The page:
Virtualization isn’t the only major impact COVID-19 has had on the way consumers connect with brands. Growing geopolitical disruption—in the form of populism, trade disagreements, cyber threats and more—are driving consumers toward local brands and products. This presents new competition for global brands, who now find themselves needing to better understand and act on local values and insights.
These are the findings of a recent report by Thomas Husson, VP and Principal Analyst at Forrester Research. The report, titled “Geopolitical Disruption Demands Local Trust,” brings together insights from S4Capital, MediaMonks, Circus Marketing and leading global brands to showcase the new ways they are building hyperlocal relevance into their marketing strategies within an increasingly disconnected geopolitical landscape.
“Full old-school decentralization is not scalable and cannot be the answer to the fragmented world we’re heading to,” says S4Capital Founder and Executive Chairman Sir Martin Sorrell in the report. “Leveraging data and technology platforms is the new way to scale local execution and to truly become responsive to local consumer needs.”
In a follow-up interview, Sorrell adds: “It may well be that COVID-19 has resulted in companies being better run, as the Centre pushes down operating authority and gives greater autonomy,” Among brands that have followed suit, Forrester’s research makes note of Mondelēz, who we partnered with last year to build up both its local tech infrastructure and global websites, while also handling local content production for EMEA, Latin America and North America.
We're building teams that are local first, but not only local.
“It’s an intricate balance,” says Louise Martens, our Global Head of Embedded Production who heads our partnership with the brand. “We’re building teams that are local first, but not only local.” At the heart of this strategy—and where local/global mindsets intersect—is bridging together data, technology and creativity to deliver hyper-local relevance. This strategy gives rise to the multilocal organization: one that brings together an understanding of multiple markets to inspire action around the world.
The Multilocal Advantage
Barron’s recently reported that Mondelēz sales have been strong coming out of the pandemic, bolstered by digital sales in the US, Europe and Latin America. Part of their success, according to Barron’s, has come from identifying and acting on online shopping behaviors—for example, enhanced targeting analytics and offering more products in larger containers, which are preferred by online shoppers. The success story underscores the need for brands to adapt at speed and scale to emerging consumer needs in each market where they operate, which has proved crucial in the COVID era.
Brands can better cater to every taste and craving for audiences all over the world by pairing data with asset production at scale, just like we did by developing assets for Oreo in Unreal Engine. Using the engine, 3D content can easily be adapted in real time, like swapping out one local package design for another in just a few clicks—so say goodbye to needlessly reshooting creative for every market.
With the power of game engine, you can update assets in just a few clicks—making transcreation much more efficient.
That’s just one practical usage; automated real-time production enables brands to better deliver relevant content at scale for a variety of preferences. This enables the multilocal brand to not only transcreate assets more easily, but also accelerate the speed at which it can adapt to new insights or external forces as they arise—for example, Brexit’s impact on European businesses.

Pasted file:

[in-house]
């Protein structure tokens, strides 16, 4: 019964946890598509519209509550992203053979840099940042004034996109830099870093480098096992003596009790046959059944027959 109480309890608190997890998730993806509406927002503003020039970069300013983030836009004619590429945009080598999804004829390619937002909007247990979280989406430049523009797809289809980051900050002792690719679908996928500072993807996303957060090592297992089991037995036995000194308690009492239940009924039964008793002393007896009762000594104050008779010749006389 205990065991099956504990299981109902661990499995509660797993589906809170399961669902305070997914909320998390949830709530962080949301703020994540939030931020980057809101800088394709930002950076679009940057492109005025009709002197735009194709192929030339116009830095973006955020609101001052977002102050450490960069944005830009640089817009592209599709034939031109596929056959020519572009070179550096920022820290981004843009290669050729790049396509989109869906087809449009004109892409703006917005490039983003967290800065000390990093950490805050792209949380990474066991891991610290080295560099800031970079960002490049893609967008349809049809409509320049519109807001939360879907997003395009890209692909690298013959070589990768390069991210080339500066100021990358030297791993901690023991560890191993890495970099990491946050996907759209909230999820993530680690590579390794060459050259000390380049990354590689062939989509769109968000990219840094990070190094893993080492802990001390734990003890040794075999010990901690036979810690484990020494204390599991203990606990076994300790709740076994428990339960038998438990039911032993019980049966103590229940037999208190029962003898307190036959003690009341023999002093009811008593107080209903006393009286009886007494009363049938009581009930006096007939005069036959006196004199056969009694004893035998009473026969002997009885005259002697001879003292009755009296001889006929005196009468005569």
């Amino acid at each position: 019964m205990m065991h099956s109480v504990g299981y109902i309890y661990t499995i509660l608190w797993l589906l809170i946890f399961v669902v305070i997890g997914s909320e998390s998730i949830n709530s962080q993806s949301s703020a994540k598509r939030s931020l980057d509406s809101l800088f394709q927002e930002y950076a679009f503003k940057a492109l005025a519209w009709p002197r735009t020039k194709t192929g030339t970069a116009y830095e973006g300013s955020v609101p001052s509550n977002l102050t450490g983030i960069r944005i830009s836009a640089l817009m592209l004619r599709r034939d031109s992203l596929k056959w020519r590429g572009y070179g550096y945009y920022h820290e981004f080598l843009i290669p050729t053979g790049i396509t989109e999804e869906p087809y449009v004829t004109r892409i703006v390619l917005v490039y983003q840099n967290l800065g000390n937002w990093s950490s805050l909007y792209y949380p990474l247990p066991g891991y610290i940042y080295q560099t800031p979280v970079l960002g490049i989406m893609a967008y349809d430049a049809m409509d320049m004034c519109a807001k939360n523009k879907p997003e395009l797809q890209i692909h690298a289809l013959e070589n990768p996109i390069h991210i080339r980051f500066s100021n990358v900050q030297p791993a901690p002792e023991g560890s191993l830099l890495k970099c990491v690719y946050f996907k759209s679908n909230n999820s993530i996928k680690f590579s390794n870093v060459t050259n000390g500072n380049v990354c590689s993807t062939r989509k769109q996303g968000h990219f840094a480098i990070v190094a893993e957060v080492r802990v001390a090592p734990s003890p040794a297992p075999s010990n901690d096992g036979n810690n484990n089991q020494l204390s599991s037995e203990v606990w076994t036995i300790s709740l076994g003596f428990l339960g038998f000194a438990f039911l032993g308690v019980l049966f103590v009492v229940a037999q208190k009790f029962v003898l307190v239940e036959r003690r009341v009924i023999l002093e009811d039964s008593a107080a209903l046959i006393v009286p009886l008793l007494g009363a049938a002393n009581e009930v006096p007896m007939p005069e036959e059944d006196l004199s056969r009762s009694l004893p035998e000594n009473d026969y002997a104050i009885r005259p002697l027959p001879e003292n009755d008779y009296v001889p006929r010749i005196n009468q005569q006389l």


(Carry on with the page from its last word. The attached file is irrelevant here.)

Multilocal Brands Are Poised for Agility
A true multilocal organization does far more than speak the local language in markets where it operates. Locally casted teams offer added insight into local behavior—for instance, how food culture varies greatly from place to place. They also offer a cultural lens that fills gaps that data can’t reveal, injecting an element of authenticity into the creative. “We want to create work that resonates with local communities and is being created by a team that reflects the societal makeup,” says Martens.
If you need a tasty example, consider a sweet treat we cooked up for Lady Gaga fans: the “Sing it with Oreo” platform, which invites people to share musical messages to friends with an Oreo twist. Launching alongside the release of Lady Gaga-edition Oreos, the platform builds on the passion and creativity of the pop star’s fanbase, sandwiching the brand in the center of social connection.
Martens attributes her team’s success to the way it unifies diverse talent from around the world working in unison. “What makes us unique is that our operational and financial spine operates in a truly global way across capabilities, offices and teams,” she says. “The flexibility this unlocks is unparalleled, which has a tremendously positive impact on our people, quality and speed.” By amassing a network of knowledge between Monks around the world, she says, “Knowledge travels fast and everyone benefits from each other’s efforts. Duplication of effort shrinks.”
By enabling greater flexibility and agility, the multilocal setup is ideal for global brands as they prepare for further disruption in years to come. And as consumers narrow their attention on brands that reflect their local values, a “glocal” mindset that blends global network learnings with local expertise will help them remain relevant to audiences everywhere.
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